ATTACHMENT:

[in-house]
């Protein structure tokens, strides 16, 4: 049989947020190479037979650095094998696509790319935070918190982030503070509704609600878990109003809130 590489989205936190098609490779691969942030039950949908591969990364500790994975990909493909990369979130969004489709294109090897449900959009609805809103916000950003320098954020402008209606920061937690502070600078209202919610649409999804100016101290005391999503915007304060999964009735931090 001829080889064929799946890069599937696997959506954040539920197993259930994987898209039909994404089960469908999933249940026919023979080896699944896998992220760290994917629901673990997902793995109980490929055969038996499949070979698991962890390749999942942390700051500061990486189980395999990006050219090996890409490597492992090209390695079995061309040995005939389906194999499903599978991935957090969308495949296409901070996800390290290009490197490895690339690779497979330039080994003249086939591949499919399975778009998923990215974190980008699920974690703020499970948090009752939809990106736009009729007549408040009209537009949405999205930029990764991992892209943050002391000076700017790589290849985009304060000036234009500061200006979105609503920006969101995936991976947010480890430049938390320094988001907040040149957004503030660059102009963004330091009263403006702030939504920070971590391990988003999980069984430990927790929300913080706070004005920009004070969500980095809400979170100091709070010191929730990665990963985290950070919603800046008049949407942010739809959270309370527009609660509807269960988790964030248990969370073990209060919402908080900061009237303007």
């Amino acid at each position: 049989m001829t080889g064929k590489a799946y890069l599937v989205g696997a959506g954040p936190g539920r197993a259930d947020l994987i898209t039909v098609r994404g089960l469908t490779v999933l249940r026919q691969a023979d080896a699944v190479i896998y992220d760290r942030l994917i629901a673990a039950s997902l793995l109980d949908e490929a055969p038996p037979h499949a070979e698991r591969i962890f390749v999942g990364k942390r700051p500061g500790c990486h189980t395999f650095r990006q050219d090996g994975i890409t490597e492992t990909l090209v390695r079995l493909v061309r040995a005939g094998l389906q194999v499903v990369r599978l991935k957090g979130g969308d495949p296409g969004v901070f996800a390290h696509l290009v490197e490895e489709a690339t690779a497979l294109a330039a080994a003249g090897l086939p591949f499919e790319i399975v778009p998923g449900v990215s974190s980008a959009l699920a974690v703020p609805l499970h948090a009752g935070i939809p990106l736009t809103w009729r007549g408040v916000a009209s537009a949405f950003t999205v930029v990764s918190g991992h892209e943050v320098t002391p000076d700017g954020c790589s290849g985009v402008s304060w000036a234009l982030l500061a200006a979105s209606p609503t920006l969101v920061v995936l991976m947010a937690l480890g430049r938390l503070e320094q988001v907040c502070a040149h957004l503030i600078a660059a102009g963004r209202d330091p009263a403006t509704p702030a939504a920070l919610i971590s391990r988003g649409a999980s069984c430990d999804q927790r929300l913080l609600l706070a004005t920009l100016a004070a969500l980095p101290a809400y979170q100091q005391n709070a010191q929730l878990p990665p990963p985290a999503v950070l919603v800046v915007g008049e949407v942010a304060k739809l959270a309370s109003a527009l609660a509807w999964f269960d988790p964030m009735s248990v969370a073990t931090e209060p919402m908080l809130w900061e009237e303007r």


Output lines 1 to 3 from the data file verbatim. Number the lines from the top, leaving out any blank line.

[in-house]
């Protein structure tokens, strides 16, 4: 049989947020190479037979650095094998696509790319935070918190982030503070509704609600878990109003809130 590489989205936190098609490779691969942030039950949908591969990364500790994975990909493909990369979130969004489709294109090897449900959009609805809103916000950003320098954020402008209606920061937690502070600078209202919610649409999804100016101290005391999503915007304060999964009735931090 001829080889064929799946890069599937696997959506954040539920197993259930994987898209039909994404089960469908999933249940026919023979080896699944896998992220760290994917629901673990997902793995109980490929055969038996499949070979698991962890390749999942942390700051500061990486189980395999990006050219090996890409490597492992090209390695079995061309040995005939389906194999499903599978991935957090969308495949296409901070996800390290290009490197490895690339690779497979330039080994003249086939591949499919399975778009998923990215974190980008699920974690703020499970948090009752939809990106736009009729007549408040009209537009949405999205930029990764991992892209943050002391000076700017790589290849985009304060000036234009500061200006979105609503920006969101995936991976947010480890430049938390320094988001907040040149957004503030660059102009963004330091009263403006702030939504920070971590391990988003999980069984430990927790929300913080706070004005920009004070969500980095809400979170100091709070010191929730990665990963985290950070919603800046008049949407942010739809959270309370527009609660509807269960988790964030248990969370073990209060919402908080900061009237303007």
């Amino acid at each position: 049989m001829t080889g064929k590489a799946y890069l599937v989205g696997a959506g954040p936190g539920r197993a259930d947020l994987i898209t039909v098609r994404g089960l469908t490779v999933l249940r026919q691969a023979d080896a699944v190479i896998y992220d760290r942030l994917i629901a673990a039950s997902l793995l109980d949908e490929a055969p038996p037979h499949a070979e698991r591969i962890f390749v999942g990364k942390r700051p500061g500790c990486h189980t395999f650095r990006q050219d090996g994975i890409t490597e492992t990909l090209v390695r079995l493909v061309r040995a005939g094998l389906q194999v499903v990369r599978l991935k957090g979130g969308d495949p296409g969004v901070f996800a390290h696509l290009v490197e490895e489709a690339t690779a497979l294109a330039a080994a003249g090897l086939p591949f499919e790319i399975v778009p998923g449900v990215s974190s980008a959009l699920a974690v703020p609805l499970h948090a009752g935070i939809p990106l736009t809103w009729r007549g408040v916000a009209s537009a949405f950003t999205v930029v990764s918190g991992h892209e943050v320098t002391p000076d700017g954020c790589s290849g985009v402008s304060w000036a234009l982030l500061a200006a979105s209606p609503t920006l969101v920061v995936l991976m947010a937690l480890g430049r938390l503070e320094q988001v907040c502070a040149h957004l503030i600078a660059a102009g963004r209202d330091p009263a403006t509704p702030a939504a920070l919610i971590s391990r988003g649409a999980s069984c430990d999804q927790r929300l913080l609600l706070a004005t920009l100016a004070a969500l980095p101290a809400y979170q100091q005391n709070a010191q929730l878990p990665p990963p985290a999503v950070l919603v800046v915007g008049e949407v942010a304060k739809l959270a309370s109003a527009l609660a509807w999964f269960d988790p964030m009735s248990v969370a073990t931090e209060p919402m908080l809130w900061e009237e303007r």